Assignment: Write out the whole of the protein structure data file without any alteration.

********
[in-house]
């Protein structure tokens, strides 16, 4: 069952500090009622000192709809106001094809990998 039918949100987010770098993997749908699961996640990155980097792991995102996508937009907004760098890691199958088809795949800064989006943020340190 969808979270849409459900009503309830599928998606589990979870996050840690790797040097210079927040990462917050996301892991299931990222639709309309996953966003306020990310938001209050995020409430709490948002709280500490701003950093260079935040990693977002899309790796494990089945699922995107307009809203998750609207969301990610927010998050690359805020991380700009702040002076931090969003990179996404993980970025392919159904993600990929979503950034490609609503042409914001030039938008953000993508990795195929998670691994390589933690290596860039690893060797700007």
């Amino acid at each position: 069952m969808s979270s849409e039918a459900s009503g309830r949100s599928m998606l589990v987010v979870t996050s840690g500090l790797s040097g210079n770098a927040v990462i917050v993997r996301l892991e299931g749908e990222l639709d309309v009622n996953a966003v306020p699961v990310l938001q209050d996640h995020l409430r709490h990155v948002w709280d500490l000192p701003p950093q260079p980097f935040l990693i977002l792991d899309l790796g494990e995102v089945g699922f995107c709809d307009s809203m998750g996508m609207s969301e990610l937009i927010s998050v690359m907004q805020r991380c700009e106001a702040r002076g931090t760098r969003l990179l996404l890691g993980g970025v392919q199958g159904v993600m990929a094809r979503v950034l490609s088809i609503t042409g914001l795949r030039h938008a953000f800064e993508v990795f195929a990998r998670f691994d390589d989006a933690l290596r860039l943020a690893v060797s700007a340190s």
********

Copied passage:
[in-house]
């Protein structure tokens, strides 16, 4: 069952500090009622000192709809106001094809990998 039918949100987010770098993997749908699961996640990155980097792991995102996508937009907004760098890691199958088809795949800064989006943020340190 969808979270849409459900009503309830599928998606589990979870996050840690790797040097210079927040990462917050996301892991299931990222639709309309996953966003306020990310938001209050995020409430709490948002709280500490701003950093260079935040990693977002899309790796494990089945699922995107307009809203998750609207969301990610927010998050690359805020991380700009702040002076931090969003990179996404993980970025392919159904993600990929979503950034490609609503042409914001030039938008953000993508990795195929998670691994390589933690290596860039690893060797700007």
């Amino acid at each position: 069952m969808s979270s849409e039918a459900s009503g309830r949100s599928m998606l589990v987010v979870t996050s840690g500090l790797s040097g210079n770098a927040v990462i917050v993997r996301l892991e299931g749908e990222l639709d309309v009622n996953a966003v306020p699961v990310l938001q209050d996640h995020l409430r709490h990155v948002w709280d500490l000192p701003p950093q260079p980097f935040l990693i977002l792991d899309l790796g494990e995102v089945g699922f995107c709809d307009s809203m998750g996508m609207s969301e990610l937009i927010s998050v690359m907004q805020r991380c700009e106001a702040r002076g931090t760098r969003l990179l996404l890691g993980g970025v392919q199958g159904v993600m990929a094809r979503v950034l490609s088809i609503t042409g914001l795949r030039h938008a953000f800064e993508v990795f195929a990998r998670f691994d390589d989006a933690l290596r860039l943020a690893v060797s700007a340190s």